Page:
Efforts to phase out hydrofluorocarbons—a potent greenhouse gas that is still widely used as a coolant—are gaining momentum, with G-7 leaders pledging to take greater action.

In the 17-page Leader’s Declaration of the 7-8 June G7 Summit, the G7 leaders pledged to continue efforts to phase down hydrofluorocarbons (HFCs) and called on all Parties to the Montreal Protocol to negotiate an amendment to the Protocol this year that would sharply reduce HFCs. The leaders also called on donors to assist developing countries in its implementation.

The call was part of a broader climate change pledge to reduce global greenhouse gas emissions at the upper end of a range of 40 to 70 per cent by 2050, using 2010 as the baseline, in alignment with recommendations of the IPCC, the United Nations Intergovernmental Panel on Climate Change.
Addressing HFC’s under the Montreal Protocol—which has been successful in reducing ozone depleting chemicals–can deliver the largest and fastest piece of climate mitigation in the near term, and provide powerful momentum for success in Paris at COP 21. Parties to the Protocol will meet in the United Arab Emirates from 1-5 November.

The G-7 announcement on phasing out HFCs comes on the heels of other significant developments. In April India submitted its own proposal to phase down production of HFCs under the Montreal Protocol. “Prime Minister Modi is emerging as a leading climate voice on the global stage, and the India HFC proposal is concrete evidence of both his conviction and his sophistication,” said Durwood Zaelke, President of the Institute for Governance &amp Sustainable Development.

Also, in April, Senegal, on behalf of the 54 countries of Africa, stepped forward with a proposal to immediately start formal negotiations to cut the HFCs. The US, with Canada and Mexico, submitted another version of a proposed HFC amendment earlier in April.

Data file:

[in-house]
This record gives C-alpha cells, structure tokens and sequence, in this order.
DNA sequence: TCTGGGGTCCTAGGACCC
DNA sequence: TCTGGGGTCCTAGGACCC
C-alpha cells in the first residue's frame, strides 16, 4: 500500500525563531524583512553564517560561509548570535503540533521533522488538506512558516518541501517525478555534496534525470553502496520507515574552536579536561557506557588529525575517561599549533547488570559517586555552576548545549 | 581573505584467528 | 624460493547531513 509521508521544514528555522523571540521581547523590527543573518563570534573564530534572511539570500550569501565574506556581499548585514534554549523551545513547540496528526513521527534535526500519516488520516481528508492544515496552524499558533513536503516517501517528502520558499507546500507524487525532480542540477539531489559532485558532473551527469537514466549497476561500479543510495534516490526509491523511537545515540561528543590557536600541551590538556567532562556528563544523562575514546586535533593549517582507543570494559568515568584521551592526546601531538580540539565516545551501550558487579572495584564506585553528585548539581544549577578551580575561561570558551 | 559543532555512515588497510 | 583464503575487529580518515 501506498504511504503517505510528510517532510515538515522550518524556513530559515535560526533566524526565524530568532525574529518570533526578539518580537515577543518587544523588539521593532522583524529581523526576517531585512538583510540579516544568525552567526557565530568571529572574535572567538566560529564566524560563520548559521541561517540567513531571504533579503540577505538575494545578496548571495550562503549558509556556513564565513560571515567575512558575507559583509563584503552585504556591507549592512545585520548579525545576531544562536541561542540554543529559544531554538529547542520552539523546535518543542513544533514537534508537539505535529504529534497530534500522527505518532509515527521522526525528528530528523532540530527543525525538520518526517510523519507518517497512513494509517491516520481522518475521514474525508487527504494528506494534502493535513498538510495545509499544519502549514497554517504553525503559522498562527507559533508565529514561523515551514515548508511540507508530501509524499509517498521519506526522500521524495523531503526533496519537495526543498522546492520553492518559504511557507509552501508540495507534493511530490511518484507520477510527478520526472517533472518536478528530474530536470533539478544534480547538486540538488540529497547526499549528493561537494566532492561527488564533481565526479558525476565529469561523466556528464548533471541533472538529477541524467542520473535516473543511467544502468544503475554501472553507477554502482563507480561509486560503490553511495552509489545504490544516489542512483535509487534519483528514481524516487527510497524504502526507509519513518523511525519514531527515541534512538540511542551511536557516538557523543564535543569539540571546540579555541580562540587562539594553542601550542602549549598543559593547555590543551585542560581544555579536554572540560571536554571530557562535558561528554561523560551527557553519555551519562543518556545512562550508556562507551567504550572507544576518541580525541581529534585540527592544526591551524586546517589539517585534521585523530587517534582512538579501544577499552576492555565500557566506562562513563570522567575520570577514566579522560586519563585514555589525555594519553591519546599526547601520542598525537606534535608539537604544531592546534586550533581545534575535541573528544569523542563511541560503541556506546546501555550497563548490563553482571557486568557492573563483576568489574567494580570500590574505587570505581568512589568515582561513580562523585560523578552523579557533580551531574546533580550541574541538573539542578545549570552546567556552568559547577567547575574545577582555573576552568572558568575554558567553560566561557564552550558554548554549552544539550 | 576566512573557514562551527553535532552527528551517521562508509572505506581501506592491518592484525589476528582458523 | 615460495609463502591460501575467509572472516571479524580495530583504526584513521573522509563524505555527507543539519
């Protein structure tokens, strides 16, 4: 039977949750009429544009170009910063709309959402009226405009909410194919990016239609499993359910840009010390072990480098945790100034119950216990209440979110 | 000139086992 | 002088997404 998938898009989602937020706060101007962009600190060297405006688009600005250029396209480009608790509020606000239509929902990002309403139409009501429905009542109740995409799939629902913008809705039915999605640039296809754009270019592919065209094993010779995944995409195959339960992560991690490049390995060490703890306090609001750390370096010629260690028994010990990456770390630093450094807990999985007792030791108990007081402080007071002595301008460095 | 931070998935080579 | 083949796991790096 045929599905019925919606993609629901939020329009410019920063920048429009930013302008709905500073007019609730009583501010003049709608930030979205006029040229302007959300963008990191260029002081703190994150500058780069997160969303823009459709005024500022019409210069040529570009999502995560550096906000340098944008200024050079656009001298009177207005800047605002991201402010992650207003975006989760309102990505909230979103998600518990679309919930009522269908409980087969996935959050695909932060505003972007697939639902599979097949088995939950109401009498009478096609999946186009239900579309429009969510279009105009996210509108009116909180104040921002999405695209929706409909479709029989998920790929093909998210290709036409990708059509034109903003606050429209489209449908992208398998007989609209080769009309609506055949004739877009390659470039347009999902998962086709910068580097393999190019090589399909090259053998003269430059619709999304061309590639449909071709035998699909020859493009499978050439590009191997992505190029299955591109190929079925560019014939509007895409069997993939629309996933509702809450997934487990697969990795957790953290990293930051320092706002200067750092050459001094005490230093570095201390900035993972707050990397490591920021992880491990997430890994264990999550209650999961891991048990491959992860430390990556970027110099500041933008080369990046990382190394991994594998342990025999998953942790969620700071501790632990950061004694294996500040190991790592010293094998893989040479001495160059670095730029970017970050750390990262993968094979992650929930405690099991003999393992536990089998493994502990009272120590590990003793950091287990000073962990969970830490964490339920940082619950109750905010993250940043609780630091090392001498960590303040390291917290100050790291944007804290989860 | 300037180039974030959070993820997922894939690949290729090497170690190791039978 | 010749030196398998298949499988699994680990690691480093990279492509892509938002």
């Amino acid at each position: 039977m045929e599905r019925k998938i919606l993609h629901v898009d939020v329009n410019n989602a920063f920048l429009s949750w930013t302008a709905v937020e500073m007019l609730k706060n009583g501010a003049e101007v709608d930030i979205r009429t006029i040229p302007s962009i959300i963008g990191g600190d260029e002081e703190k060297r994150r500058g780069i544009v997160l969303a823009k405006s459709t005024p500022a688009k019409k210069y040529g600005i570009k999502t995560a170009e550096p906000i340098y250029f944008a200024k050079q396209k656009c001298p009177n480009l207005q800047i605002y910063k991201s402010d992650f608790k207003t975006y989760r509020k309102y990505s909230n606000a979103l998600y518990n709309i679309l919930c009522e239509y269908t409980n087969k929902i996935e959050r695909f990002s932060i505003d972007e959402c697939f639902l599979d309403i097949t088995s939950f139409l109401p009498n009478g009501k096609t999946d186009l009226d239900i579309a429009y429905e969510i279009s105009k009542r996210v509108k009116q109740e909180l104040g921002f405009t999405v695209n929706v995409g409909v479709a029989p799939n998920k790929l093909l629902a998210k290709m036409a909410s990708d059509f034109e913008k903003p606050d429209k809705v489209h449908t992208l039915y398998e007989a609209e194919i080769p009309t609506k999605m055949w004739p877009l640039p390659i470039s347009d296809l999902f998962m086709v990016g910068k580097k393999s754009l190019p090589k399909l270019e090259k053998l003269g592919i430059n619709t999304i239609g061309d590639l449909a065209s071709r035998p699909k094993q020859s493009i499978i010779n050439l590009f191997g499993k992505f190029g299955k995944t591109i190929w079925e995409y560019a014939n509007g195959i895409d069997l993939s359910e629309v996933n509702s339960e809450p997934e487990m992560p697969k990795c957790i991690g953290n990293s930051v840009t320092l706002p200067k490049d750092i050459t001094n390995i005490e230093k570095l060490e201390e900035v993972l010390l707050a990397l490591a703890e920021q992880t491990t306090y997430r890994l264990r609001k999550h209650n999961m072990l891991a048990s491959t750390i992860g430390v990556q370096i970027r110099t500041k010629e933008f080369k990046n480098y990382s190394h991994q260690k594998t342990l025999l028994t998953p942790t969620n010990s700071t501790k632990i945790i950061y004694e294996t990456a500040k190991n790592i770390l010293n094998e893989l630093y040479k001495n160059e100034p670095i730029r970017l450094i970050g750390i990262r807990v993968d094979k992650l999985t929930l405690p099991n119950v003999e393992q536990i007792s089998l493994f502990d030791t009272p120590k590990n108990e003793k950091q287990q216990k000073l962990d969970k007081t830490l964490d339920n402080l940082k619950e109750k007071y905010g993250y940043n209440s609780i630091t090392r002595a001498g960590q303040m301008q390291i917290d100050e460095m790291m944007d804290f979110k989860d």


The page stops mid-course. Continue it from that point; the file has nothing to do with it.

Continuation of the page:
Action to reduce HFCs has also been growing at the sub-national level. Last month, 12 state and province leaders signed the first-of-its-kind agreement, called the “Under 2 MOU”—a memorandum of understanding that would promote joint action to limit climate change to two degrees or less. Collectively representing more than $4.5 trillion in GDP and 100 million people, the 12 leaders of these states and provinces pledged to take action on short-lived climate pollutants among other actions to address climate change. Partners to the agreement include California, USA Acre, Brazil Baden-Württemberg, Germany Baja California, Mexico Catalonia, Spain Jalisco, Mexico and Ontario, Canada, who participated in today’s signing ceremony in Sacramento, as well as British Columbia, Canada Oregon, USA Vermont, USA Washington, USA and Wales, UK.

HFCs are among the fastest growing climate pollutants, increasing by as much as 10-15% per year. Cutting HFCs could avoid the equivalent of up to 100 billion tonnes of carbon dioxide by mid-century, and avoid up to 0.5°C by century’s end. They are in the family of short-lived climate pollutants which have relatively short lifetimes in the atmosphere of a few days to a few decades. Fast action to reduce short-lived climate pollutants (SLCPs) – especially methane, hydroflurocarbons, black carbon (or soot) and tropospheric ozone – is essential to peoples’ well-being and health, agriculture and to control global temperature increases.